And, this informs our judgments. When things happen outside of our deliberate action, we must immediately evaluate according to a moral paradigm. “Whatsoever things are true….honest….of good report……” Is there truth, inherent? Is there candor? Is the source trustworthy? Are the instructions clear, and appropriate? And, based on all of the above, what should our course of action then be?

But, it doesn’t end there.

Like most students of the Scriptures, we dig. Deeply. We read, and listen, and consider. We check references. We constantly ask of these: where is your evidence? From whom do you derive your data? No alleged, or self imposed, authority bends our knee. Having been taught to believe that the devil appears as an angel of light, we peel back face value to find what may be hiding behind.

Once we have made all of the determinations outlined above, we are compelled to act. And, act we do, but in a manner which some might term beyond earnest.

It’s called zeal. We don’t just decide, for ourselves. We stand, on the proverbial corner, and preach.

That comes from having been told to do so. “Go ye, into all the world, and preach the gospel to every tongue, people, nation…..” To us, there are no limits to either our scope or sphere of influence. We must tell it, on the mountain, to all.

So, the next time you find yourself recoiling at yet another declaration on social media which doesn’t quite align with that which you and your milieu have come to accept as true, stop. Look. Lean in. Take a moment, or more, and really investigate what is being presented. And, if it’s coming from me or somebody else so inclined, you might find yourself enduring a shift. Don’t let that frighten you. Many call this growth, and most celebrate its worth.

When you do, you may notice a certain kind of clarity of purpose forming. And, this will drive your action toward decisions which bring an even deeper peace. You will have developed a plan for living which no longer depends on following what just seems like an acceptable path presented by those with either the loudest or most pervasive voices; rather, you will have carved one for yourself, from the inside out, and nobody will be able to take that from you.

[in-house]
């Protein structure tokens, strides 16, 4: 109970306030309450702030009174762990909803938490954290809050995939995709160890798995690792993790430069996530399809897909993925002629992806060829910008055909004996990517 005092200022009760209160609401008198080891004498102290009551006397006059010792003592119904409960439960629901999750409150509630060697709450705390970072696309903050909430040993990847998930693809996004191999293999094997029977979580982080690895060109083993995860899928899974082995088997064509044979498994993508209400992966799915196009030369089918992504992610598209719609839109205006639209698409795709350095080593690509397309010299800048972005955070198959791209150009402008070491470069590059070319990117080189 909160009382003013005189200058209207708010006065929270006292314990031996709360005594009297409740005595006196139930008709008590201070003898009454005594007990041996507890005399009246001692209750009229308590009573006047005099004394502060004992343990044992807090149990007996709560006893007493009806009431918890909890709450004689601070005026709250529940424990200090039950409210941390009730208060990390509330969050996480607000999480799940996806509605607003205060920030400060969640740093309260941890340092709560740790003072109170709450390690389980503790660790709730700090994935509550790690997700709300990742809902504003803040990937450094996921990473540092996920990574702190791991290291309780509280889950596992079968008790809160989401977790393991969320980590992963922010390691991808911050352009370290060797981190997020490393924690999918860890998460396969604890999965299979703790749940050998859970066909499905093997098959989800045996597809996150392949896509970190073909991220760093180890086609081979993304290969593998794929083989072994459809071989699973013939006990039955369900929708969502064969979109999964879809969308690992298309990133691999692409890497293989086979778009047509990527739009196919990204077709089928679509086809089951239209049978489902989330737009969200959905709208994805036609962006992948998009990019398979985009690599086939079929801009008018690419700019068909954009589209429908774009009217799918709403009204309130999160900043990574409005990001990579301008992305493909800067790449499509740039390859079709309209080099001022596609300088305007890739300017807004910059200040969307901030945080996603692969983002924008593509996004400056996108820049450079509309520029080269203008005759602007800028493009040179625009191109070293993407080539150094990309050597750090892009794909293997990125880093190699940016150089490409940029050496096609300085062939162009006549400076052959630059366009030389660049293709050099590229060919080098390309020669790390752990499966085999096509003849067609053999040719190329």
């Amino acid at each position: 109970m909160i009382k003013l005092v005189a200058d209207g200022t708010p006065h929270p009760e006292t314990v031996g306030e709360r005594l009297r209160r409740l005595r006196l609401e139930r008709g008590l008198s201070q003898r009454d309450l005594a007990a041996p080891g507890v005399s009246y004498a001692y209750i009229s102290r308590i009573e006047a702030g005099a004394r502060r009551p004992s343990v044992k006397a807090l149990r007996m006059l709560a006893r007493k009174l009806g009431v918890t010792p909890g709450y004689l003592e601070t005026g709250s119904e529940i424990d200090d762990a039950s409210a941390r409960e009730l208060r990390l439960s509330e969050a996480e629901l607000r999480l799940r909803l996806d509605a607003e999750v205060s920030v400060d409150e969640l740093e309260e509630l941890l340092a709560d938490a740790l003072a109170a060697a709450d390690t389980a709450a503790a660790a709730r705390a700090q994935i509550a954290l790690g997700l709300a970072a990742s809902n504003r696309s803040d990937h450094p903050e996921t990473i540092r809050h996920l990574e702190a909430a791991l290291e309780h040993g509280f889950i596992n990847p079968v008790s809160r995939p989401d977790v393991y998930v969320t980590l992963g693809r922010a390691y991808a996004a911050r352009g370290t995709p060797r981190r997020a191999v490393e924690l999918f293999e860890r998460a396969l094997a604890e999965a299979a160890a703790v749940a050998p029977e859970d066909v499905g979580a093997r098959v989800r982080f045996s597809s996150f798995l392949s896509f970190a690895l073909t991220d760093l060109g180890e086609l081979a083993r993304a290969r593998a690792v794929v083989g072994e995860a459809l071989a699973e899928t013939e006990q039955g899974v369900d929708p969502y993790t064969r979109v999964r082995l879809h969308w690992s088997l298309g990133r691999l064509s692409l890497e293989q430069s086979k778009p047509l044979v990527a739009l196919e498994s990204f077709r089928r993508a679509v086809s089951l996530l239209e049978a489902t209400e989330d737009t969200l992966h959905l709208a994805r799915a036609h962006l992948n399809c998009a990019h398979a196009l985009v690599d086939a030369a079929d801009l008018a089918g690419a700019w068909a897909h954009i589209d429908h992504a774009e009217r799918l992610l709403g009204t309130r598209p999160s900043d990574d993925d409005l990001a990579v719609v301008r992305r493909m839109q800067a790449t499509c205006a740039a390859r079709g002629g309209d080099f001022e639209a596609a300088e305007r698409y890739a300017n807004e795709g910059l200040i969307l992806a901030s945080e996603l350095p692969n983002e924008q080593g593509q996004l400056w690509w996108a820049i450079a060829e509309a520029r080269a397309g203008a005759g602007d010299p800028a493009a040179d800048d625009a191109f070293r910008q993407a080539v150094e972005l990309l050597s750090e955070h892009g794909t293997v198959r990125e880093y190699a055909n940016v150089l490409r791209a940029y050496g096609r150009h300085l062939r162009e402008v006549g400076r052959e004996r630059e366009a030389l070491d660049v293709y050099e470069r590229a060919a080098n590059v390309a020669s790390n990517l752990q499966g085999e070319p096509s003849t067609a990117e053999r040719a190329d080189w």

We in the Plymouth Brethren were taught that this source was the Spirit of God, and the gift given: discernment. I can’t prove the presence of such a Spirit. I have no hard data, on that. What I do have is a driving force, that comes from the center of my cellular nuclei, which moves me to both think, look, listen, read, compare, contrast, verify, contemplate, and then act. And, for that, I make no apology at all.

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Quote footnotes: “How Shall We Then Live?” – Francis Schaeffer; “Go ye into all the world…” Mark 16:15; “Whatsoever things are true…..” Philippians 4:8.

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© 10/1/21 Ruth Ann Scanzillo. All rights those of the author, whose story it is, and whose name appears above this line. No copying, in part or whole, including translation and screen shot, permitted without signed written permission of the author. Sharing permitted by blog link, exclusively. Thank you for representing the higher standard.